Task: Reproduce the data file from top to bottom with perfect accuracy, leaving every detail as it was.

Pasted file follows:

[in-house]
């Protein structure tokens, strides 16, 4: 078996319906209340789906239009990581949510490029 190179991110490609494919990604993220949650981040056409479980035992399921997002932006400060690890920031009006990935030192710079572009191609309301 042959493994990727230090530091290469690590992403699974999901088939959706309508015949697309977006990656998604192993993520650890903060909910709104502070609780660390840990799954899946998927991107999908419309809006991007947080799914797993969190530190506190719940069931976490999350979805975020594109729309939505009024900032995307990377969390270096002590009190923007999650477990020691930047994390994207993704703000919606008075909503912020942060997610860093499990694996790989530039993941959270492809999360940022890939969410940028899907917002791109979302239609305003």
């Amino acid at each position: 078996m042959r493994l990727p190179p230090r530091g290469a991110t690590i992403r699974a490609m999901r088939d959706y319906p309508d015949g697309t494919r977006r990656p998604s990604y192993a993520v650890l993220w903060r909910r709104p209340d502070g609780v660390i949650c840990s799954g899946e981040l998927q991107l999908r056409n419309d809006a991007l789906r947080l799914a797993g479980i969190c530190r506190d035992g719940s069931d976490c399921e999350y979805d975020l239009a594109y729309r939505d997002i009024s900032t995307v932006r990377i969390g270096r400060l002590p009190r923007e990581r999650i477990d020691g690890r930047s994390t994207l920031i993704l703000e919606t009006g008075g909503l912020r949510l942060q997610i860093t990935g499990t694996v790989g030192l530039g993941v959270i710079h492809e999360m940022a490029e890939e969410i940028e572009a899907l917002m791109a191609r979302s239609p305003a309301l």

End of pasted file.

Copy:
[in-house]
């Protein structure tokens, strides 16, 4: 078996319906209340789906239009990581949510490029 190179991110490609494919990604993220949650981040056409479980035992399921997002932006400060690890920031009006990935030192710079572009191609309301 042959493994990727230090530091290469690590992403699974999901088939959706309508015949697309977006990656998604192993993520650890903060909910709104502070609780660390840990799954899946998927991107999908419309809006991007947080799914797993969190530190506190719940069931976490999350979805975020594109729309939505009024900032995307990377969390270096002590009190923007999650477990020691930047994390994207993704703000919606008075909503912020942060997610860093499990694996790989530039993941959270492809999360940022890939969410940028899907917002791109979302239609305003």
């Amino acid at each position: 078996m042959r493994l990727p190179p230090r530091g290469a991110t690590i992403r699974a490609m999901r088939d959706y319906p309508d015949g697309t494919r977006r990656p998604s990604y192993a993520v650890l993220w903060r909910r709104p209340d502070g609780v660390i949650c840990s799954g899946e981040l998927q991107l999908r056409n419309d809006a991007l789906r947080l799914a797993g479980i969190c530190r506190d035992g719940s069931d976490c399921e999350y979805d975020l239009a594109y729309r939505d997002i009024s900032t995307v932006r990377i969390g270096r400060l002590p009190r923007e990581r999650i477990d020691g690890r930047s994390t994207l920031i993704l703000e919606t009006g008075g909503l912020r949510l942060q997610i860093t990935g499990t694996v790989g030192l530039g993941v959270i710079h492809e999360m940022a490029e890939e969410i940028e572009a899907l917002m791109a191609r979302s239609p305003a309301l």